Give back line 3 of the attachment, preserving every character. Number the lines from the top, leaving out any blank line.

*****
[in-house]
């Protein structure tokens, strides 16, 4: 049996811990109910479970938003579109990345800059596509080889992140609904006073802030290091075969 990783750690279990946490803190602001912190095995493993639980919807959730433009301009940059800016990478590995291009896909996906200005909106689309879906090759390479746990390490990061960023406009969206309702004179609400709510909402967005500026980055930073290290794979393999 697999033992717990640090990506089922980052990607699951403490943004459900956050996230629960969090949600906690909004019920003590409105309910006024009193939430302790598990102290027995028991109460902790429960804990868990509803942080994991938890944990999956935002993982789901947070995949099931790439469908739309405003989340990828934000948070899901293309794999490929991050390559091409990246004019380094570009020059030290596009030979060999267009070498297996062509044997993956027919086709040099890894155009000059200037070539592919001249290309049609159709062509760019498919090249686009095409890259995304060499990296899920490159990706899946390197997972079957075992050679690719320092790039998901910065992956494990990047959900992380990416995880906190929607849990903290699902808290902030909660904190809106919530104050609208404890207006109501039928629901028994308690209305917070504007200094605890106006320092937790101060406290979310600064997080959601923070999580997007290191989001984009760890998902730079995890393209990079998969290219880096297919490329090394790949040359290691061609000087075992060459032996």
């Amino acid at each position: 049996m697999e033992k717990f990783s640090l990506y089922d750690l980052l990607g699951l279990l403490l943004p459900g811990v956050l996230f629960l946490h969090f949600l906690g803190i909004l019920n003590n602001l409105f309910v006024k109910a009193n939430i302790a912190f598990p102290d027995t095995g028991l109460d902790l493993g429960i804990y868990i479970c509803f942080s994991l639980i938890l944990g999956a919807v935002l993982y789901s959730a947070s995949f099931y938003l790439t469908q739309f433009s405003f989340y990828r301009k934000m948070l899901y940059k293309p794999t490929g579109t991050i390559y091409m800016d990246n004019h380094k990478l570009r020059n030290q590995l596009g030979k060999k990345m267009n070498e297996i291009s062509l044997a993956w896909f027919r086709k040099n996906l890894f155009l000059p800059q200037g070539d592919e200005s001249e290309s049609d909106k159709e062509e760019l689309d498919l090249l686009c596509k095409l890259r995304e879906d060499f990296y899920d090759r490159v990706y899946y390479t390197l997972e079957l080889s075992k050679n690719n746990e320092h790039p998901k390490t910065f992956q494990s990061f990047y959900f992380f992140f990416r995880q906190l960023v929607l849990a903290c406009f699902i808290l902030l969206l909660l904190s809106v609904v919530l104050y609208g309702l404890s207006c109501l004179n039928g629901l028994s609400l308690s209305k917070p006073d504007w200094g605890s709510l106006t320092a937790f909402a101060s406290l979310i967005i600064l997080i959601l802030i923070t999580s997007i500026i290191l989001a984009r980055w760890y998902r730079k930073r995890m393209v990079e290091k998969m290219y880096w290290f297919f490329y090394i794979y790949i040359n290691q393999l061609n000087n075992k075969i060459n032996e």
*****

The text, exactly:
């Amino acid at each position: 049996m697999e033992k717990f990783s640090l990506y089922d750690l980052l990607g699951l279990l403490l943004p459900g811990v956050l996230f629960l946490h969090f949600l906690g803190i909004l019920n003590n602001l409105f309910v006024k109910a009193n939430i302790a912190f598990p102290d027995t095995g028991l109460d902790l493993g429960i804990y868990i479970c509803f942080s994991l639980i938890l944990g999956a919807v935002l993982y789901s959730a947070s995949f099931y938003l790439t469908q739309f433009s405003f989340y990828r301009k934000m948070l899901y940059k293309p794999t490929g579109t991050i390559y091409m800016d990246n004019h380094k990478l570009r020059n030290q590995l596009g030979k060999k990345m267009n070498e297996i291009s062509l044997a993956w896909f027919r086709k040099n996906l890894f155009l000059p800059q200037g070539d592919e200005s001249e290309s049609d909106k159709e062509e760019l689309d498919l090249l686009c596509k095409l890259r995304e879906d060499f990296y899920d090759r490159v990706y899946y390479t390197l997972e079957l080889s075992k050679n690719n746990e320092h790039p998901k390490t910065f992956q494990s990061f990047y959900f992380f992140f990416r995880q906190l960023v929607l849990a903290c406009f699902i808290l902030l969206l909660l904190s809106v609904v919530l104050y609208g309702l404890s207006c109501l004179n039928g629901l028994s609400l308690s209305k917070p006073d504007w200094g605890s709510l106006t320092a937790f909402a101060s406290l979310i967005i600064l997080i959601l802030i923070t999580s997007i500026i290191l989001a984009r980055w760890y998902r730079k930073r995890m393209v990079e290091k998969m290219y880096w290290f297919f490329y090394i794979y790949i040359n290691q393999l061609n000087n075992k075969i060459n032996e």